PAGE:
Samson v. W. Capital Partners LLC (In re Blixseth)

Decision Date18 March 2013
Docket NumberAdversary No. 10–00094.,Bankruptcy No. 09–60452–7.
Citation489 B.R. 154
PartiesIn re Edra D. BLIXSETH, Debtor. Richard J. Samson, Plaintiff. v. Western Capital Partners LLC, Defendant.
CourtU.S. Bankruptcy Court — District of Montana


Anna C. Conley, Datsopoulos MacDonald & Lind PC, David B. Cotner, Missoula,MT, Bradley Robert Duncan, Hugh Robert McCullough, Davis Wright Tremaine LLP, Seattle, WA, for Plaintiff.

Daniel J. Vedra, Joseph John Novak, Robert W. Hatch, II, Hatch Ray Olsen Sandberg LLC, Denver, CO, for Defendant.


RALPH B. KIRSCHER, Bankruptcy Judge.

In this Adversary Proceeding, trial was held June 6, 7, 8 and 11, 2012, in Missoula, Montana. Plaintiff Richard J. Samson (Samson) was represented at trial by David B. Cotner of Missoula, Montana, and Hugh Robert McCullough and Anthony Wisen of Seattle, Washington. Defendant Western Capital Partners, LLC (Western Capital) was represented at trial by Robert W. Hatch, II, Joseph John Novak, and Daniel J. Vedra of Denver, Colorado. Samson (the Chapter 7 Trustee appointed in Debtor's main bankruptcy case), Matthew Crocker, Debtor Edra Blixseth (“Debtor”), Jeffrey D. Adams (“Adams”), Joseph N. Karas, Raymond L. Dozier, Kristina A. Cook, and Don Bailey (“Bailey”) testified. Samson's Exhibits 2, 7, 8, 11, 12, 13, 14, 17, 18, 20, 22, 24, 30, 32, 34, 36, 38, 39, 40, 41, 47, 50, 53, 56, 57, 58, 68, 69, 73, 74, 75, 76, 79, 91, 96, 97, and 98, and WCP's 1, 2, 3, 4, 5, 6, 7, 9, 10, 11, 12, 13, 14, 15, 16, 17, 19, 20, 22, 23, 24, 25, 26, 29, 30, 31, 32, 33, 35, 36, 37, 40, 41, 42, 44, 45, 46, 47, 48, 49, 50, 51, 52, 53, 54, 55, 57, 58, 59, 69, and 70, were admitted into evidence. Excerpts of Jeffrey Adams's and Don Bailey's deposition transcripts, identified as Samson's Exhibits 84 and 86, were not admitted into evidence because both individuals testified at trial. Excerpts of the deposition transcripts of Timothy L. Blixseth (“Blixseth”) and Brian Shloss (“Shloss”), identified as Exhibits 85 and 90, were admitted into evidence, and WCP was granted leave to file counter designations. WCP filed its counter designations on September 18, 2012, at docket entry no. 132. The Court tentatively admitted excerpts from Jory Russell's 2004 examination, and granted WCP leave to file counter designations. The Court, however, reserved a final ruling on the admissibility of the Jory Russell excerpts, which final ruling is addressed herein. At the conclusion of the trial, the Court granted the parties leave to file post-trial briefs. Samson's post-trial brief was filed August 13, 2012, WCP's post-trial brief was filed September 4, 2012, and Samson's reply was filed September 11, 2012. The matter is ready for decision.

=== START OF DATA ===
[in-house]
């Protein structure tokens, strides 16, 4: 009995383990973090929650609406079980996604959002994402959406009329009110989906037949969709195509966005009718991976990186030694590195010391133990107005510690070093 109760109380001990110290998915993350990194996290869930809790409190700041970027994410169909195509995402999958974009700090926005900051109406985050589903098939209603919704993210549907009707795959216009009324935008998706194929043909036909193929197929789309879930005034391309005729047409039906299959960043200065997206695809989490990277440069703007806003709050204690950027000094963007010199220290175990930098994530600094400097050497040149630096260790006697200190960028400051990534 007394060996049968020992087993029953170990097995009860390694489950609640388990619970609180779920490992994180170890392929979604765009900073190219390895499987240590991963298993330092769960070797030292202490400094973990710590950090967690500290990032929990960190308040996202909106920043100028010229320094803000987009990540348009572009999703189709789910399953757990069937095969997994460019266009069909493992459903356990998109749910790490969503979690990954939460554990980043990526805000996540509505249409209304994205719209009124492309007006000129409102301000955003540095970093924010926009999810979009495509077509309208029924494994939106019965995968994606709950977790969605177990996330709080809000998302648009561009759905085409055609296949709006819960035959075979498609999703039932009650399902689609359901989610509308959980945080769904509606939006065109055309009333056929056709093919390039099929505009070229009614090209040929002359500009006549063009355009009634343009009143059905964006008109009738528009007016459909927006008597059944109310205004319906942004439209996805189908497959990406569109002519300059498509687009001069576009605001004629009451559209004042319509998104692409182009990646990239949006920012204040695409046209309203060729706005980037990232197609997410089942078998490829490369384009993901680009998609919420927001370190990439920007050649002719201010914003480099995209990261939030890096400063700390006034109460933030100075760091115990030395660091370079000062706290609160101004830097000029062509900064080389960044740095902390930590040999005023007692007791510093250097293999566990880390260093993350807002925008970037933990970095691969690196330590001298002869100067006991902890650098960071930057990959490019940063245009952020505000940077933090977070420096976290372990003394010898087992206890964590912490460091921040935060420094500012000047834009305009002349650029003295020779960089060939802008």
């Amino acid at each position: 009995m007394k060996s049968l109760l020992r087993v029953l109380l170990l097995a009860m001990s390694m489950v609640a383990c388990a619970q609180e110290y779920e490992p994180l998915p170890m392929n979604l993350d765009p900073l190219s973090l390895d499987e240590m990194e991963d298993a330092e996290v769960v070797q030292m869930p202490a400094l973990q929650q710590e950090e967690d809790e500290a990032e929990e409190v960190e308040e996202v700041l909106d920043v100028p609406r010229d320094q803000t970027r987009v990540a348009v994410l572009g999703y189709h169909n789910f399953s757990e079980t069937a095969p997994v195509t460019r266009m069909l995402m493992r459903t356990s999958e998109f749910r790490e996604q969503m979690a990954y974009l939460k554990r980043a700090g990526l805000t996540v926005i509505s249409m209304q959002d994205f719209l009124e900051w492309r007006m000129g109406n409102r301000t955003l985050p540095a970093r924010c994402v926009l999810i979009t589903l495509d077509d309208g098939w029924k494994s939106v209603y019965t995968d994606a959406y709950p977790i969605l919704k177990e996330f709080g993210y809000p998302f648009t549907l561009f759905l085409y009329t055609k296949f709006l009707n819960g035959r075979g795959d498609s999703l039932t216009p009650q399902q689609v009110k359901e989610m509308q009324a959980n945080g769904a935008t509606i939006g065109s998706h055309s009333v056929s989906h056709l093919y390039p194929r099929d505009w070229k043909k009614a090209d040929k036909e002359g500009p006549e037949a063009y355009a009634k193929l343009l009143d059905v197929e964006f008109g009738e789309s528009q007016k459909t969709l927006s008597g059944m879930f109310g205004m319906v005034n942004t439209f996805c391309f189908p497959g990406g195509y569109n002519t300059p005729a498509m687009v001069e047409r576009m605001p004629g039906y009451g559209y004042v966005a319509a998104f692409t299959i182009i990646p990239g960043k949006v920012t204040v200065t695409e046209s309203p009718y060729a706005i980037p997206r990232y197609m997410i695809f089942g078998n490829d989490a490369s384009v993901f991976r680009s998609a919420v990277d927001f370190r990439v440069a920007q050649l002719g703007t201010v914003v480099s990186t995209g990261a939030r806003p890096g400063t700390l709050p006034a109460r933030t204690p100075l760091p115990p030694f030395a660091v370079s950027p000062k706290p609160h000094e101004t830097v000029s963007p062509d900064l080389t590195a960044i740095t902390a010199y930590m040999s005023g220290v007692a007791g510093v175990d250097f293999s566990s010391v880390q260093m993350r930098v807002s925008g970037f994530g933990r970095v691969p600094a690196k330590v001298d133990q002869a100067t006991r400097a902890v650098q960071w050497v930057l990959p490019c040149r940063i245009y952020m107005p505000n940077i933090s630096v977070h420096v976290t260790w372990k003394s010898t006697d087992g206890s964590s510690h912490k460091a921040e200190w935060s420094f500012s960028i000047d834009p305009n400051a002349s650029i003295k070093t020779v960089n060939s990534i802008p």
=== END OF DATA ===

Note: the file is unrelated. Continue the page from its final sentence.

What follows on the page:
WCP contends, in the Final Pre–Trial Order, that this Court lacks jurisdiction to hear the matters raised by the Trustee and enter a final order or judgment thereon. WCP also argues that Samson lacks standing to assert his claims as a result of 11 U.S.C. § 362(h). Notwithstanding the foregoing, at trial, WCP consented to this Court's entry of a final judgment. All matters, considered, this Court finds that it has jurisdiction of this cause under 28 U.S.C. § 1334, and that this is a core proceeding under 28 U.S.C. § 157(b). This Memorandum of Decision includes the Court's findings of fact and conclusions of law pursuant to F.R.B.P. 7052.

I. Debtor and Blixseth.

In the late 1990s, Debtor and Blixseth began developing the “Yellowstone Club,” which was, and still is, a members only master-planned unit development, situated on 13,500 acres of private land in Madison County near Big Sky, Montana. Until August of 2008, the Yellowstone Club was owned and operated by Blixseth through four companies, namely Yellowstone Mountain Club, LLC, Yellowstone Development, LLC, Big Sky Ridge, LLC, and Yellowstone Club Construction Company, LLC. From their inception to August 12, 2008, Yellowstone Mountain Club, LLC and Yellowstone Development, LLC were controlled by Blixseth through his holding company, Blixseth Group, Inc. (“BGI”). Between August of 2001 and August of 2008, BGI owned 82.6532 percent of the Class A stock in Yellowstone Mountain Club, LLC and Yellowstone Development, LLC, and Blixseth Family Investments, LLC owned 5.1020 percent of Class A stock. The Class B Members, or Class B Shareholders, owned 12.25 percent of Yellowstone Mountain Club, LLC and Yellowstone Development, LLC. From 1999 to mid-August 2008, Blixseth was the sole owner, President, and CEO of BGI, an Oregon sub-S corporation.